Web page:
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March 14, 2016

Health Tip: Can You Tell if a Toe Is Broken?

(HealthDay News) -- If your toe is broken, you may not be able to tell unless you know the warning signs. You may still be able to walk on a broken toe.

Health Tip: When Dentures Need Adjusting

(HealthDay News) -- While dentures are made to fit your mouth, natural changes often signal that your dentures should be adjusted.

Long Hours at the Office May Raise Your Heart Disease Risk: Study

MONDAY, March 14, 2016 (HealthDay News) -- Working long hours may raise your risk of heart disease, a new study suggests.

Many Cancer Survivors Struggle to Make Ends Meet

MONDAY, March 14, 2016 (HealthDay News) -- Many cancer survivors struggle with money problems that can affect their mental health and quality of life, a new study suggests.

Condom Use Falls When Teen Girls Opt for IUDs vs. The Pill

MONDAY, March 14, 2016 (HealthDay News) -- High school girls who use long-acting contraception -- such as IUDs or implants -- are less likely to focus on condom use than girls who are on the Pill, a new study finds.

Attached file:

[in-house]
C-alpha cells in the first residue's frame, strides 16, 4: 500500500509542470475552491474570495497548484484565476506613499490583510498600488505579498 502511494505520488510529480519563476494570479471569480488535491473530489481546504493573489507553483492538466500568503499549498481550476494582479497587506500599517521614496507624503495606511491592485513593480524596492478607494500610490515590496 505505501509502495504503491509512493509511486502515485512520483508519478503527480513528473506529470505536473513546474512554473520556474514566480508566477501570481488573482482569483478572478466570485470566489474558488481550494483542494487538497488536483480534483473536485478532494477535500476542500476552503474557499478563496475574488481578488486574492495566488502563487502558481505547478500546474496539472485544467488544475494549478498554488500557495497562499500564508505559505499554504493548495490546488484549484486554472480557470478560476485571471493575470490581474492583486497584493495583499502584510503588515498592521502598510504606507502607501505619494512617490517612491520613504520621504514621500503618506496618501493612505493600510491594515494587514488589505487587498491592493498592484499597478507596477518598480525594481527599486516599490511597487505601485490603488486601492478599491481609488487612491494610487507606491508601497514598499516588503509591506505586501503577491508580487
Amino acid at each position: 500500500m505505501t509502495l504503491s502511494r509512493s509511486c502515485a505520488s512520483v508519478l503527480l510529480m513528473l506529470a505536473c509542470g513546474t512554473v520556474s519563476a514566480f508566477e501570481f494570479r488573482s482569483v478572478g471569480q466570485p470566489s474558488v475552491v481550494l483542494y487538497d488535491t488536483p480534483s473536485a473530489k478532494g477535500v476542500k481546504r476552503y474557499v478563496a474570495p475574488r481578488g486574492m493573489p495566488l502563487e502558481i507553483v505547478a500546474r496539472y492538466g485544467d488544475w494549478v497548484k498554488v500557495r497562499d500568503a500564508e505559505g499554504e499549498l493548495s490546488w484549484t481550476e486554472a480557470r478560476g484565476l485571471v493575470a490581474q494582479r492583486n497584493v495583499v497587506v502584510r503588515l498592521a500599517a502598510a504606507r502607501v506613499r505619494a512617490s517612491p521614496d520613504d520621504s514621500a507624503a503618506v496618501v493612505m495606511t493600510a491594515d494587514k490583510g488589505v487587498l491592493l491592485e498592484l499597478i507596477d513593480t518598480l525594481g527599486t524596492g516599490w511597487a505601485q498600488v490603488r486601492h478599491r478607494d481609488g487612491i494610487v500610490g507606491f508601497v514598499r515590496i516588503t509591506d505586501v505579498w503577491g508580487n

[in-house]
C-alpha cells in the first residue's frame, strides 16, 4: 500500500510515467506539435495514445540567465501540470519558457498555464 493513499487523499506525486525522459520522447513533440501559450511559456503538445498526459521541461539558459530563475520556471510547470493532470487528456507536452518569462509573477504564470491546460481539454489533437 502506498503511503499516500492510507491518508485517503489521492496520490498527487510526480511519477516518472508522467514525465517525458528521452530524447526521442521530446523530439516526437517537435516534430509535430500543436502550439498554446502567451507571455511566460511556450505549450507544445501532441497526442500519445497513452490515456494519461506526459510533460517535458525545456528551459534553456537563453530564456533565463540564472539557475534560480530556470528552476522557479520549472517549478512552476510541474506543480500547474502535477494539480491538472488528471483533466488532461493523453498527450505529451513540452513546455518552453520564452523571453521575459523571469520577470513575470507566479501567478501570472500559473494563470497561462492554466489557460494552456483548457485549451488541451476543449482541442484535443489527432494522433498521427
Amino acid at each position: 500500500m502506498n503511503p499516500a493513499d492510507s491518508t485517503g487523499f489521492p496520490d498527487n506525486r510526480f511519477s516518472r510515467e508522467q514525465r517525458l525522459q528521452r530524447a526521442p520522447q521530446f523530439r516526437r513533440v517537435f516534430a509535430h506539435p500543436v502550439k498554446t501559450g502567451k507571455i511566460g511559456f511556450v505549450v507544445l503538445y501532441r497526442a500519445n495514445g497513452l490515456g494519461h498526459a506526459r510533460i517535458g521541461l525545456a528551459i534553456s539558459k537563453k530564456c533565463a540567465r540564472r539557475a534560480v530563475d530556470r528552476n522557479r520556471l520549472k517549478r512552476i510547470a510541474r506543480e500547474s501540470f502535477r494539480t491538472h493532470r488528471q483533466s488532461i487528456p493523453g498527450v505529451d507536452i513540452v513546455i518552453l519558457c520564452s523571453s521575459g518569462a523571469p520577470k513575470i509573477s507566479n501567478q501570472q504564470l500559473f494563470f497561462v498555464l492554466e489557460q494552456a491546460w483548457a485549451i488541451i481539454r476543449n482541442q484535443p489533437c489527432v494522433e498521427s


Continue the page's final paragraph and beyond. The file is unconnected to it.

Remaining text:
Two-Dose Chickenpox Shot Gets the Job Done, Study Shows

MONDAY, March 14, 2016 (HealthDay News) -- Among school children, two doses of the chickenpox vaccine is better than one, a new study finds.

Seniors Often Bring Drug-Resistant Germs to Rehab Centers

MONDAY, March 14, 2016 (HealthDay News) -- Seniors transferred from a hospital to a rehabilitation facility often bring dangerous germs with them, a new study suggests.

Obese Women on Birth Control Pills May Face Higher Risk of Rare Stroke

MONDAY, March 14, 2016 (HealthDay News) -- Obese women who take oral contraceptives may have a higher risk for a rare type of stroke, a new study suggests.

Health Highlights: March 14, 2016

Here are some of the latest health and medical news developments, compiled by the editors of HealthDay:

Siri, Other Smartphone 'Assistants' May Fall Short in a Crisis: Study

MONDAY, March 14, 2016 (HealthDay News) -- Smartphone "personal assistants" like Siri and Google Now can send your messages, make dinner reservations or give you a stock market update. But they may let you down during a crisis, a new study finds.

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